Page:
Ankara's multidimensional and multilateral foreign policy

Published 27.07.2019 01:11
Updated 27.07.2019 01:13
Ankara's multidimensional and multilateral foreign policy

Over the last decade, Turkey has dealt with a series of challenges. Although Turkey faced serious foreign policy issues throughout the 20th century, international politics were much more predictable during the Cold War. In the Cold War era, the major roles of international politics were played by the leaders of the bipolar international system.

The main story unfolded between the U.S. and the Soviet Union, while their allied countries played minor roles. Although border conflicts sometimes came to the fore of the international political agenda, global politics were dominated by a constant show of force between the Atlantic and the Warsaw pacts. From space research to the nuclear arms race, hot topics in international politics were discussed relative to the bipolar international system.

While American cinema and academia aimed to expose the economic poverty and underdevelopment of the countries of the Warsaw pact, Soviet intellectuals highlighted the rapacious colonialist and capitalist system.

At the end of the Cold War, Soviet Russia disintegrated, and the Warsaw pact was defeated in the face of the Atlantic bloc. Strategic countries in the Cold War lost their international significance. The international status of countries situated on the borders of the two worlds changed dramatically. All international players have begun to reconsider their position in the post-Cold War order. Countries with steadily growing economies have come to the fore in the new international system.

Immediately after the end of the Cold War, the U.S. first appeared as the unrivaled hegemon of the emerging unipolar international system. Having full control over the international institutions, the U.S. turned the United Nations into an instrument of American foreign policy. During the Cold War, countries almost always strived to legitimize their military occupations and armed conflicts.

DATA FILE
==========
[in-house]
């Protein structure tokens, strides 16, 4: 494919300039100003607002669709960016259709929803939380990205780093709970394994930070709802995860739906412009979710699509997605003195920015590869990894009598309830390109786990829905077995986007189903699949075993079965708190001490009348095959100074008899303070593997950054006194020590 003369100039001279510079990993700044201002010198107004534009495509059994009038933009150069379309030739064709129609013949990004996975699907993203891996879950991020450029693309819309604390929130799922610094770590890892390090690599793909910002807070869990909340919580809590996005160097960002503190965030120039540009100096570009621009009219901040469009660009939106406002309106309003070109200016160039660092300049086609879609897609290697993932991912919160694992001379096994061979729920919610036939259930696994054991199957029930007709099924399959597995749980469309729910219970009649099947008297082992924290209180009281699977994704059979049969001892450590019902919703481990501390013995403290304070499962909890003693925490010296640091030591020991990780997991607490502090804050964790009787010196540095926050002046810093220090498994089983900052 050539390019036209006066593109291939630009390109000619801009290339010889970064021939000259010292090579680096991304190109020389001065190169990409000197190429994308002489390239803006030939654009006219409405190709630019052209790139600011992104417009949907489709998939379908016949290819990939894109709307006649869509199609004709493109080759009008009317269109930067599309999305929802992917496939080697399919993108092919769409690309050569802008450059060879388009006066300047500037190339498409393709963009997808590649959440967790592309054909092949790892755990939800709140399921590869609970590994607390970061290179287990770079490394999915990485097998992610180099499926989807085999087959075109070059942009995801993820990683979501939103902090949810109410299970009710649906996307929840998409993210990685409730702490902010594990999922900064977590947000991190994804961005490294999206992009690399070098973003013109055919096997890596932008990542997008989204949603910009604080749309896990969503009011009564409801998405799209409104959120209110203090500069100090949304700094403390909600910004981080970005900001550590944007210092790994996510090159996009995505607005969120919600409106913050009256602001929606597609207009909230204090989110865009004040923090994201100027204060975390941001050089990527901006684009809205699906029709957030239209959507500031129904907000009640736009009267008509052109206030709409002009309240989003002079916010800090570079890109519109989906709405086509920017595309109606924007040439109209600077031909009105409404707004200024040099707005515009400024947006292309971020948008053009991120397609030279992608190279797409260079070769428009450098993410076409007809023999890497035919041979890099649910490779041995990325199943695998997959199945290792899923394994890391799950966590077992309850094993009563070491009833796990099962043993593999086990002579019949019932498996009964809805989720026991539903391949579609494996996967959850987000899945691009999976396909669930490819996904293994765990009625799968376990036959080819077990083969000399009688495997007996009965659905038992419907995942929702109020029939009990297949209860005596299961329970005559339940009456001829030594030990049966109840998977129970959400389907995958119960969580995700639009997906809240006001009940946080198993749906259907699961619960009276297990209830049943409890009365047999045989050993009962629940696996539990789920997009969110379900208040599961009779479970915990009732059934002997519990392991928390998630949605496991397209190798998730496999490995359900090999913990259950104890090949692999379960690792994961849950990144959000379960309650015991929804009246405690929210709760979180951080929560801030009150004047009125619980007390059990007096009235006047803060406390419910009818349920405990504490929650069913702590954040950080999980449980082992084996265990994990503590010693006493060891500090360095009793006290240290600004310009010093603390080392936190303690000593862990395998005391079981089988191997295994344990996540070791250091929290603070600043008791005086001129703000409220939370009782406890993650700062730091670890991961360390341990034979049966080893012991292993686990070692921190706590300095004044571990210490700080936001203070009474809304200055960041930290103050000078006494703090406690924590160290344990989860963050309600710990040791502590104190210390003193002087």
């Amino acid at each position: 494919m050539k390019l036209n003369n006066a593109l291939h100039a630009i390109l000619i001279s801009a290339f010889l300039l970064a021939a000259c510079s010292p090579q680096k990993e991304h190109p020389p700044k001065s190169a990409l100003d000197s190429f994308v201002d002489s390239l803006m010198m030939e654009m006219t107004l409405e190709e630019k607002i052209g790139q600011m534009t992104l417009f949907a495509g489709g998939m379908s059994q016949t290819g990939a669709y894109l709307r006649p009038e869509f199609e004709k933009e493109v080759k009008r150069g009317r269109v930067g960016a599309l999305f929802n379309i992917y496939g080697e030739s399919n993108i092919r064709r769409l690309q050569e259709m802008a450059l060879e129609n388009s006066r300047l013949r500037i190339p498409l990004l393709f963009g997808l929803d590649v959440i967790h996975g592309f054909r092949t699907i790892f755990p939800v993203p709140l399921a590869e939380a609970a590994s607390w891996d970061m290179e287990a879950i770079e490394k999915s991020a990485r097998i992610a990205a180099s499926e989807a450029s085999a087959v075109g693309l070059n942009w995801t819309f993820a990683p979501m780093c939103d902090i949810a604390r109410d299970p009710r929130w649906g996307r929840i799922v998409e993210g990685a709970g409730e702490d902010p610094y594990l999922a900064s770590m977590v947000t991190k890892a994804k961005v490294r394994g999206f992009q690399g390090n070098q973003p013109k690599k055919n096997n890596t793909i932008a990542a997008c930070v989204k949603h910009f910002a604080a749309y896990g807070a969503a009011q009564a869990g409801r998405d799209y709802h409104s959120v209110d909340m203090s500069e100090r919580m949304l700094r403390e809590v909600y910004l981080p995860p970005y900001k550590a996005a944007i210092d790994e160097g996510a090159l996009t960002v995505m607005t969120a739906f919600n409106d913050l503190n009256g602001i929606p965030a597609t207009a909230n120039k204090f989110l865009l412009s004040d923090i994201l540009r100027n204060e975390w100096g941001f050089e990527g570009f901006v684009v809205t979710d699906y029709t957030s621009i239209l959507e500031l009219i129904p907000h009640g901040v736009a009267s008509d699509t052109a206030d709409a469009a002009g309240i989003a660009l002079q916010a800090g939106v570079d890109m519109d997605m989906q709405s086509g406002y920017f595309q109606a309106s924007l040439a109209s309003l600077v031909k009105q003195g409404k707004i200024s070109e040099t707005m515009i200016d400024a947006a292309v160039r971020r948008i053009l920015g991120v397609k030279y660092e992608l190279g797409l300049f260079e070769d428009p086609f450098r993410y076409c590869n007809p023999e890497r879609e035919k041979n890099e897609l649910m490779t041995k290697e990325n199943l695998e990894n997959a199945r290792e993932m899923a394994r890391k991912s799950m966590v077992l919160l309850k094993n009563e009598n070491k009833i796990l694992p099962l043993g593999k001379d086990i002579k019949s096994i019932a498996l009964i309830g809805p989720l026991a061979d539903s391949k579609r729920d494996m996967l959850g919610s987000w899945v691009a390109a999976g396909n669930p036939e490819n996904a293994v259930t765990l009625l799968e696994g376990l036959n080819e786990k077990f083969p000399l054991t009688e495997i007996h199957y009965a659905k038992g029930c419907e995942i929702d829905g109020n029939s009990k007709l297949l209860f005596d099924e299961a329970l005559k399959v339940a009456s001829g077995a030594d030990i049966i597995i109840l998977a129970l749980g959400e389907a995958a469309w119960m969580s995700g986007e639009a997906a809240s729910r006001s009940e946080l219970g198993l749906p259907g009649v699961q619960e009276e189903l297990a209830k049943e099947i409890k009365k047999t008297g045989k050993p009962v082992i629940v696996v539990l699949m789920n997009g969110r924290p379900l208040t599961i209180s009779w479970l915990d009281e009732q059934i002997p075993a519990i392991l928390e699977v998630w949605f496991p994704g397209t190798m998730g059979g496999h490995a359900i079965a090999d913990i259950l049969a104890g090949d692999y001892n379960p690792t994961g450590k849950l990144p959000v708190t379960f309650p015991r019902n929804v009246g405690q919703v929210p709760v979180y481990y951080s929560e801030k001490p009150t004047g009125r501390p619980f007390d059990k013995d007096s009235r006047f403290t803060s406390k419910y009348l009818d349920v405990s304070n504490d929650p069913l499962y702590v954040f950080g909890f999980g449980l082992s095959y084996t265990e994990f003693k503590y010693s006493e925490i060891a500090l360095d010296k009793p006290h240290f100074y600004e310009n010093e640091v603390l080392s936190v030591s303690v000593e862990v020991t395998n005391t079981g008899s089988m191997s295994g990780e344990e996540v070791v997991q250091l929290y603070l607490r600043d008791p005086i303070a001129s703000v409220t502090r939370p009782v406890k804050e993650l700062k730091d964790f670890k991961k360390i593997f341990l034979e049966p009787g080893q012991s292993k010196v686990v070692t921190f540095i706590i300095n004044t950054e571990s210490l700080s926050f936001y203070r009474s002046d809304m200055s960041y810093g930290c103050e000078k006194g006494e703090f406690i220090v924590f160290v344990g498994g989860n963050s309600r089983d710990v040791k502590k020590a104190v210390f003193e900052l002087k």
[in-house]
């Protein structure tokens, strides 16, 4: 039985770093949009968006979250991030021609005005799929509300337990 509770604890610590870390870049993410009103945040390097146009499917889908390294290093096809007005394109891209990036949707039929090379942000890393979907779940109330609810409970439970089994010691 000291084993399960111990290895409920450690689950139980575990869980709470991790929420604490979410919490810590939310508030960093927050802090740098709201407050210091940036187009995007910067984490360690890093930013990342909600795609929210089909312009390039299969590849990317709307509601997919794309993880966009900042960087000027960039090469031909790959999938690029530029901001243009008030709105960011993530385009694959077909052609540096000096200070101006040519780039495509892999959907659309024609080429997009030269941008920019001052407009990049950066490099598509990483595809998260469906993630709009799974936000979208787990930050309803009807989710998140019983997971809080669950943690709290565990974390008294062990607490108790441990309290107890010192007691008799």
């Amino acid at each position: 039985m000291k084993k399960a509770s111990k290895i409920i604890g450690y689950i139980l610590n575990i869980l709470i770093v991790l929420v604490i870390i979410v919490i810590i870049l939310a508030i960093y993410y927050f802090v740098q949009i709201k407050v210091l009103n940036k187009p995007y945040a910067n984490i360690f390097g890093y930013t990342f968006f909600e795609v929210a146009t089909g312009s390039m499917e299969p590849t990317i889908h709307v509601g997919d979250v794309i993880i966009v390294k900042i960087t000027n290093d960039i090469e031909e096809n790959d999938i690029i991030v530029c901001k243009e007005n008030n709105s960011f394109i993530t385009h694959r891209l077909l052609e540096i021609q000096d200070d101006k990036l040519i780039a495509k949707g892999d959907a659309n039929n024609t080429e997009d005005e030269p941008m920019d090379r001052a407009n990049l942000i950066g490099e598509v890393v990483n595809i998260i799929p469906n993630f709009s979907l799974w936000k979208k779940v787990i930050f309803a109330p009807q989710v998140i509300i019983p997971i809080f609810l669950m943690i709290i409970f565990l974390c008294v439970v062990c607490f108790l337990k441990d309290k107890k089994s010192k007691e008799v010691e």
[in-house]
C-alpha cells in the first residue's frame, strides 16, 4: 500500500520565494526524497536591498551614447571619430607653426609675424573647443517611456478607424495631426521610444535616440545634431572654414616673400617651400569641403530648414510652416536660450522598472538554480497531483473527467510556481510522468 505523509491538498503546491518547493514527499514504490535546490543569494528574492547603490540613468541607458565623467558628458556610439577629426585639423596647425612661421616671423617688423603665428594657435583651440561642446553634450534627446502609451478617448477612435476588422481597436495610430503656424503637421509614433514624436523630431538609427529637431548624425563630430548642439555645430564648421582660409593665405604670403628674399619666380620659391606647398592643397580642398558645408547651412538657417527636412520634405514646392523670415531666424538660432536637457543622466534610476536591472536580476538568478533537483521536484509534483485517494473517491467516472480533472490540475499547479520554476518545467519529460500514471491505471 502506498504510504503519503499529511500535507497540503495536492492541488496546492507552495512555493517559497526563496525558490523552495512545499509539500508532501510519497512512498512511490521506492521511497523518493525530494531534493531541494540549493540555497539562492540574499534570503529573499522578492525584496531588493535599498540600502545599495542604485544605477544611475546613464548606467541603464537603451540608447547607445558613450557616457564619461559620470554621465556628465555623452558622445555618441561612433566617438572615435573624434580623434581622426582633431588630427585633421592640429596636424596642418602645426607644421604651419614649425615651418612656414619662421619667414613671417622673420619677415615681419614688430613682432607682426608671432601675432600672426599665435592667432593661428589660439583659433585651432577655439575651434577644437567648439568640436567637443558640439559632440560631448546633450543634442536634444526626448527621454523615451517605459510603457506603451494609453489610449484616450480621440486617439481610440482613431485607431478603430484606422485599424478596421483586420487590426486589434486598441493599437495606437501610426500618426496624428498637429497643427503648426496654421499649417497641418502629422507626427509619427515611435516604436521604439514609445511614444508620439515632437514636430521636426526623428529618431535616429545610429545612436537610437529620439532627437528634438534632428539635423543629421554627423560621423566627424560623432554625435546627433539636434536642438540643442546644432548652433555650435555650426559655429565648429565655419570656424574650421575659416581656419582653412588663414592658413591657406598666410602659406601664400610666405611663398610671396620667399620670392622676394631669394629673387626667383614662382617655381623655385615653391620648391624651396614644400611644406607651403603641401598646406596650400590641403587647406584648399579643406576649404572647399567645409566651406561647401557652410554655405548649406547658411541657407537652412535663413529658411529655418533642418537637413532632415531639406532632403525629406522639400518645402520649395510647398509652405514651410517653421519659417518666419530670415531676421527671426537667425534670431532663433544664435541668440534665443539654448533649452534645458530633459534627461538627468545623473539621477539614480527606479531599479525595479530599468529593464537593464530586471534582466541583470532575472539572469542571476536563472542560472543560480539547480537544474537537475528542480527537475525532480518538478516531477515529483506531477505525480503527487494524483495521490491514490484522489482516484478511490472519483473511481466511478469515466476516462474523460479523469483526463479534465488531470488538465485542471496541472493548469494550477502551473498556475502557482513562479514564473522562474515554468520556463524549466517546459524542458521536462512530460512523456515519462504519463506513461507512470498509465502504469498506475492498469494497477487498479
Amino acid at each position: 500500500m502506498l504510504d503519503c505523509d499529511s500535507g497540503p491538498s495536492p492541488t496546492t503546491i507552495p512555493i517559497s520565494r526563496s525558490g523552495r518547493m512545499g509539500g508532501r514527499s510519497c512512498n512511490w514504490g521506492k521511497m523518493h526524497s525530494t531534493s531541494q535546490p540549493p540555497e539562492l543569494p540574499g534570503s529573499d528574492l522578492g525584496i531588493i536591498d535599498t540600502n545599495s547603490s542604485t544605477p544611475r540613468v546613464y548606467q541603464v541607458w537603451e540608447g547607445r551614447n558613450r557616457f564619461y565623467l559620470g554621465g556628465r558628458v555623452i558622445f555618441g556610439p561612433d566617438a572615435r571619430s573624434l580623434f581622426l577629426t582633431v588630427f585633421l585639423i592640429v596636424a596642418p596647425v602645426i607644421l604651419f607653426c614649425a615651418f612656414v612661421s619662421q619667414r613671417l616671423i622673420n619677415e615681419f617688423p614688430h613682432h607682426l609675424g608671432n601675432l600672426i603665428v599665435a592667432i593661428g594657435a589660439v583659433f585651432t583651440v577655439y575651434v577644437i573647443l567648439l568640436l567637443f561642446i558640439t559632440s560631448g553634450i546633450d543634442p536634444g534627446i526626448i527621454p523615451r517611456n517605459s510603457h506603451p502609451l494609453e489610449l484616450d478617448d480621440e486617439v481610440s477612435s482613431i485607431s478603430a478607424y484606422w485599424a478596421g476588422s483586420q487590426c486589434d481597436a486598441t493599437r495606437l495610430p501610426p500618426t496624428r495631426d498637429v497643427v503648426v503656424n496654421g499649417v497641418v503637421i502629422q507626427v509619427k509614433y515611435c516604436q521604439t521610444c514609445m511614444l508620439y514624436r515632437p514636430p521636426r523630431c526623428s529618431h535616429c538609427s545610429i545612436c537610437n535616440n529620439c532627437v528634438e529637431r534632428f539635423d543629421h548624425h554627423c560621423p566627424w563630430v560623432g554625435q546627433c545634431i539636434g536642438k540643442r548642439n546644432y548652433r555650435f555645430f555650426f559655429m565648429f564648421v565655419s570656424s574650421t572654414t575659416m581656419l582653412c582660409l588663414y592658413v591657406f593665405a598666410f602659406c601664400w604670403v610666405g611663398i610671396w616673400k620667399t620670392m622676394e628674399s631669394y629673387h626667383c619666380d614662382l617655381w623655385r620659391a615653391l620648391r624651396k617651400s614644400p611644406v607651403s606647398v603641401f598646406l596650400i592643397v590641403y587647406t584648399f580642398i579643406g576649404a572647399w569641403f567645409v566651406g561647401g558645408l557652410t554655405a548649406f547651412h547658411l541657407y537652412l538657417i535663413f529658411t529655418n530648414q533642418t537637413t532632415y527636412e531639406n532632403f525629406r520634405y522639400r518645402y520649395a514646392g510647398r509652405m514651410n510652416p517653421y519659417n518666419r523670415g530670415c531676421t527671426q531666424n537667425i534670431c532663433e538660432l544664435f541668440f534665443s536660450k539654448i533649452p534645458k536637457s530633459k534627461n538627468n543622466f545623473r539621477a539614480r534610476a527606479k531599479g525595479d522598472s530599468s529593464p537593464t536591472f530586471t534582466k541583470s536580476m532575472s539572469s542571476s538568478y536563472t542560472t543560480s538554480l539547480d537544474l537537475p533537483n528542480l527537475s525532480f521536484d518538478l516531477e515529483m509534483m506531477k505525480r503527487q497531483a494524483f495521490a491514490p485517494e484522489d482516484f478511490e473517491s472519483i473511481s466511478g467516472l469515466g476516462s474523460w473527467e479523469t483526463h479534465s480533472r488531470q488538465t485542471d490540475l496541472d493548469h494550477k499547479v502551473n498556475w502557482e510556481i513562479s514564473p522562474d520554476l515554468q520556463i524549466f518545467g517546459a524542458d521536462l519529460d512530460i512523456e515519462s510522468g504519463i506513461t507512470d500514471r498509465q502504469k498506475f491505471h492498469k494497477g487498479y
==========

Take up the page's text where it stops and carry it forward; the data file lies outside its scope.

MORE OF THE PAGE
Emerging as an unrivaled hegemon of the international system, the U.S., however, occupied both Afghanistan and Iraq without bothering themselves to rely on any principle of legitimacy. Eventually, the American military occupations concluded with the destabilization of these two states and their regions.

During the 30-year unipolar international system, the George Bush doctrine of the "new world order" brought about nothing but political chaos and instability. It is now clearly seen that although the Western powers still have the capacity of destruction and war, and they have lost their capacity to maintain a stable international system.

Dominating the international system for more than three centuries, European states lost their international significance in the post-Cold War era. Despite their economic strength, European powers performed poorly during the Syrian civil war. In the upcoming period, European countries like Germany, Italy, Spain and France are expected to become less active in international politics.

In fact, countries with larger populations will become more significant in the present international system. China especially appears to be one of the leading countries thanks to its large population and economic growth. India, Indonesia and Pakistan have come to the fore as well, not only with their production capacity, but also with their strategical positions. In a similar vein, Iran, Egypt, Turkey and Nigeria have situated themselves at the heart of global politics.

While Russia returned to the world stage by exploiting the inactivity of the U.S. administration during the Syrian civil war, the post-Cold War dynamics woke up the sleeping giant, i.e. the Chinese economy. As the trade war between the U.S. and China escalates, Russia and Iran have revitalized their geopolitical strength in their region of influence.

Despite the fact that many experts on international relations predicted that Turkey would lose international significance in the post-Cold War order, Turkey has succeeded in remaining at the top of international politics. Thanks to its economic position regarding the transfer of petroleum and natural gas resources, its strong army and its geostrategic position between Europe, the Middle East, Asia and Africa, Turkey has become one of the principal players in international politics. The fully independent foreign policy that Turkey pursued during the Syrian civil war disappointed its traditional allies in NATO. Under all circumstances, Turkey continues to adopt a multidimensional and multilateral foreign policy in the present post-Cold War context.

Despite the prices paid for adopting such an independent stance in the international system, Turkey has emerged as a regional power that has been taken seriously by the leading players of the international system. I believe that Turkey's becoming a strong and independent country is the main contribution of the Justice and Development Party's (AK Party) leadership.

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